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      Comparison of spatial scan statistic and spatial filtering in estimating low birth weight clusters

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          The purpose of this study is to examine the spatial and population (e.g., socio-economic) characteristics of low birthweight using two different cluster estimation techniques. We compared the results of Kulldorff's Spatial Scan Statistic with the results of Rushton's Spatial filtering technique across increasing sizes of spatial filters (circle). We were able to demonstrate that varying approaches exist to explore spatial variation in patterns of low birth weight.


          Spatial filtering results did not show any particular area that was not statistically significant based on SaTScan. The high rates, which remain as the filter size increases to 0.4, 0.5 to 0.6 miles, respectively, indicate that these differences are less likely due to chance. The maternal characteristics of births within clusters differed considerably between the two methods. Progressively larger Spatial filters removed local spatial variability, which eventually produced an approximate uniform pattern of low birth weight.


          SaTScan and Spatial filtering cluster estimation methods produced noticeably different results from the same individual level birth data. SaTScan clusters are likely to differ from Spatial filtering clusters in terms of population characteristics and geographic area within clusters. Using the two methods in conjunction could provide more detail about the population and spatial features contained with each type of cluster.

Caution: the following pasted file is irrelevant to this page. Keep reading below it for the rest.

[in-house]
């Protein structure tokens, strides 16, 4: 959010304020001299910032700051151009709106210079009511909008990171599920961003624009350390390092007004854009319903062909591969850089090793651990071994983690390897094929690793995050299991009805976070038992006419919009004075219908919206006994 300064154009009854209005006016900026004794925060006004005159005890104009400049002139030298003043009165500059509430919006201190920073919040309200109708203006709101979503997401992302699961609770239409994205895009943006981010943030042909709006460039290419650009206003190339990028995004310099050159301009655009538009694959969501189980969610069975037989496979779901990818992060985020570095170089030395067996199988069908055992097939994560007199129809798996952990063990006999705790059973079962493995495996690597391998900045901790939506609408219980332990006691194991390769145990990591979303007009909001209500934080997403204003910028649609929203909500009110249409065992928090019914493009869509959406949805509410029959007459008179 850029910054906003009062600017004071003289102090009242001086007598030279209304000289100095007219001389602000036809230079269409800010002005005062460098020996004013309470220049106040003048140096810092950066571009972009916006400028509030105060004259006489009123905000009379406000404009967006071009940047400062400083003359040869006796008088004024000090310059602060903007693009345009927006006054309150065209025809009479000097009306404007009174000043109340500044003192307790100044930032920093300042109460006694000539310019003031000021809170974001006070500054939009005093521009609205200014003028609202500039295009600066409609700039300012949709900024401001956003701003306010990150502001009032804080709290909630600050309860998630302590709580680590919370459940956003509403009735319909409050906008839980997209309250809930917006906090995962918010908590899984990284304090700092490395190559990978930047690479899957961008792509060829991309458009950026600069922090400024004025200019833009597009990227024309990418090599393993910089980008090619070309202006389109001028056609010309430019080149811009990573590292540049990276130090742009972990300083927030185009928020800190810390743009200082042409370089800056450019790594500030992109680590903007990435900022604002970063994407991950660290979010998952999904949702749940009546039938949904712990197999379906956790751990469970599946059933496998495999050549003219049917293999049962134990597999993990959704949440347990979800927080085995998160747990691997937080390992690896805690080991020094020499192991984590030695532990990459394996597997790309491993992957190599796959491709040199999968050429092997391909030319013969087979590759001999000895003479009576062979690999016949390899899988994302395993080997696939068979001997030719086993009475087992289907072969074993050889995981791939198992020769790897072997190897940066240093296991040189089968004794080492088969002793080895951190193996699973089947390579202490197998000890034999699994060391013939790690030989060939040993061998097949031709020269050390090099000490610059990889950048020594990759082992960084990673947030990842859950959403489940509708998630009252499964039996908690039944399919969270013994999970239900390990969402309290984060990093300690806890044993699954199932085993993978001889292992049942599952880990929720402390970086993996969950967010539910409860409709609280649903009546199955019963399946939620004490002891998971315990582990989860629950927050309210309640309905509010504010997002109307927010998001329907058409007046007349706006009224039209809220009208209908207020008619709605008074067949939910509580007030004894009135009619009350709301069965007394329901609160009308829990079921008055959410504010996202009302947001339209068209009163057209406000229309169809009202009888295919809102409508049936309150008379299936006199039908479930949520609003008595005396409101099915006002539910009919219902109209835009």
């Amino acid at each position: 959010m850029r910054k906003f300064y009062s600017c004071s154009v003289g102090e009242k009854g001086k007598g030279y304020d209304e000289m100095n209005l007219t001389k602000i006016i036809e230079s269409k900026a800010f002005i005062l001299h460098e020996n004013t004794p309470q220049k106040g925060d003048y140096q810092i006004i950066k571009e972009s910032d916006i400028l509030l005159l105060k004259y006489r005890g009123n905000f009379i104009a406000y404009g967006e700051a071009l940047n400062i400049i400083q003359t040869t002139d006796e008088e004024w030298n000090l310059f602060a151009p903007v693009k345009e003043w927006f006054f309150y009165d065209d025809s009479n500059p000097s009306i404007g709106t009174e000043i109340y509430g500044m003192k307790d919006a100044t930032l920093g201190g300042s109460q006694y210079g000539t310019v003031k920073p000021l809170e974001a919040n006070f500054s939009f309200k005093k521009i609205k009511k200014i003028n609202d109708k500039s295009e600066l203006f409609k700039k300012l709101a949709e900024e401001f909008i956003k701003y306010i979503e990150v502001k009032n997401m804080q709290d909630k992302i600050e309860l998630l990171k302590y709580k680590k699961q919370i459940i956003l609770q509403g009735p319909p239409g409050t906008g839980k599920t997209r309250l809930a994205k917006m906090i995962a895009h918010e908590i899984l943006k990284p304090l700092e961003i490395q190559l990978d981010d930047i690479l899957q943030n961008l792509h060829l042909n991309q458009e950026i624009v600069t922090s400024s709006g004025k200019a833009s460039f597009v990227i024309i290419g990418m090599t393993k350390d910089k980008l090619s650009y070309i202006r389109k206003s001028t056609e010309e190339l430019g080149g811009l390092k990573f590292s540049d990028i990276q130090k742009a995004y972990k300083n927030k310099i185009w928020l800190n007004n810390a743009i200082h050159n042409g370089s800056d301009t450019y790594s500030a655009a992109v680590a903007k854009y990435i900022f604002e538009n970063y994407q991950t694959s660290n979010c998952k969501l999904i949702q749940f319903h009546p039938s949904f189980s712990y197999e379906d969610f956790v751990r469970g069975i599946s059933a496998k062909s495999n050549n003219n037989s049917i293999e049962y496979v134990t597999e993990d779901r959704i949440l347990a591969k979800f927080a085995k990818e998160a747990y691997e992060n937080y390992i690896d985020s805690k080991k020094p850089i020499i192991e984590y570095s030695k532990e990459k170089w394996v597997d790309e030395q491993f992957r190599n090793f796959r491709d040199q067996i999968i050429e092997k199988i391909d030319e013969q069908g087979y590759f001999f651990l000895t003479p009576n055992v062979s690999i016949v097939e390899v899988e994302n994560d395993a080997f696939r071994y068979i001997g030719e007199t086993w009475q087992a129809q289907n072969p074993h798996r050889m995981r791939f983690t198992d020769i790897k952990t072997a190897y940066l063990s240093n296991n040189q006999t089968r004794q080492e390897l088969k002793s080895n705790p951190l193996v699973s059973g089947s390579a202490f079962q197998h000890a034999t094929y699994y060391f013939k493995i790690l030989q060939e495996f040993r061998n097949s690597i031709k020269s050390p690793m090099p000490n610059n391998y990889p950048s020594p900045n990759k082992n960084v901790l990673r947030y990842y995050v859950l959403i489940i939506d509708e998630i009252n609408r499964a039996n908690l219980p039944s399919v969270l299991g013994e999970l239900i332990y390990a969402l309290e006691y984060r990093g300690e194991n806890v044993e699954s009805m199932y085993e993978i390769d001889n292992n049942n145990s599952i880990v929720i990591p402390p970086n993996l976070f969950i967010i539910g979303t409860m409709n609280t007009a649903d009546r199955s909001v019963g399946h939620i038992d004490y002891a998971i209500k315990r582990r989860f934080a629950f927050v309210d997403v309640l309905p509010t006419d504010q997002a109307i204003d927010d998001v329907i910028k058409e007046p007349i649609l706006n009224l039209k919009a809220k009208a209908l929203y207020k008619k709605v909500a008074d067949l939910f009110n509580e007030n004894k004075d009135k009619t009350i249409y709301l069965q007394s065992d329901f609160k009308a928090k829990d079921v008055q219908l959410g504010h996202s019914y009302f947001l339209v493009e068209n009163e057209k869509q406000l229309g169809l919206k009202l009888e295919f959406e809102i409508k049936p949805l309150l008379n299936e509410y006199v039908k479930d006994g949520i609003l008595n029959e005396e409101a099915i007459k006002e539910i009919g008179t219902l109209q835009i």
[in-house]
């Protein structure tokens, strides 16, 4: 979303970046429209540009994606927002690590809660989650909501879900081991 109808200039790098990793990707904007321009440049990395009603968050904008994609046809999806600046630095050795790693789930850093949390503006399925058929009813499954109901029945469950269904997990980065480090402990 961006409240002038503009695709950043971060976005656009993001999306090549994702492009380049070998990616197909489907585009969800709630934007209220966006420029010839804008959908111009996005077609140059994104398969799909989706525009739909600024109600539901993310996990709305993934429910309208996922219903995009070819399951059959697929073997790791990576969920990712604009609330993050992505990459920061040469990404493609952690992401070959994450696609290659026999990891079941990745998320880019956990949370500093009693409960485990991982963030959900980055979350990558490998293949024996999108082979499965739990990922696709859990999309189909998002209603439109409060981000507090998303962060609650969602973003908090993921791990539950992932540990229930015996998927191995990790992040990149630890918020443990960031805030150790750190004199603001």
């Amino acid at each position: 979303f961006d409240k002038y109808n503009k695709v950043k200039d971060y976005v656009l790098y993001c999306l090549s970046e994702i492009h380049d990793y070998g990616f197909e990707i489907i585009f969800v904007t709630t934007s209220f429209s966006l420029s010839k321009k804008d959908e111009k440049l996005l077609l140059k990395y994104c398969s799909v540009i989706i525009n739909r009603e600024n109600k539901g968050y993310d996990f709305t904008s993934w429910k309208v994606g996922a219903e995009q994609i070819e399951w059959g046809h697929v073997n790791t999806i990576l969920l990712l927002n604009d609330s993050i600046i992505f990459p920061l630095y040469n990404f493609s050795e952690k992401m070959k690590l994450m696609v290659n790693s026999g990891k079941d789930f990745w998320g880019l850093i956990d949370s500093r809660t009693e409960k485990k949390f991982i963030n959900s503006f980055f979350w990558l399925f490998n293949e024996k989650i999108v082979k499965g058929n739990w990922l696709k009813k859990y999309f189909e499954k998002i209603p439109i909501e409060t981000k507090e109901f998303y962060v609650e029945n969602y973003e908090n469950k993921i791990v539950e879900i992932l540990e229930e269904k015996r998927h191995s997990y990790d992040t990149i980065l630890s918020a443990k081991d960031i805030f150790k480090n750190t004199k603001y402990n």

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          Most cited references 33

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          Prospective time periodic geographical disease surveillance using a scan statistic

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            Race/ethnicity, gender, and monitoring socioeconomic gradients in health: a comparison of area-based socioeconomic measures--the public health disparities geocoding project.

            Use of multilevel frameworks and area-based socioeconomic measures (ABSMs) for public health monitoring can potentially overcome the absence of socioeconomic data in most US public health surveillance systems. To assess whether ABSMs can meaningfully be used for diverse race/ethnicity-gender groups, we geocoded and linked public health surveillance data from Massachusetts and Rhode Island to 1990 block group, tract, and zip code ABSMs. Outcomes comprised death, birth, cancer incidence, tuberculosis, sexually transmitted infections, childhood lead poisoning, and nonfatal weapons-related injuries. Among White, Black, and Hispanic women and men, measures of economic deprivation (e.g., percentage below poverty) were most sensitive to expected socioeconomic gradients in health, with the most consistent results and maximal geocoding linkage evident for tract-level analyses.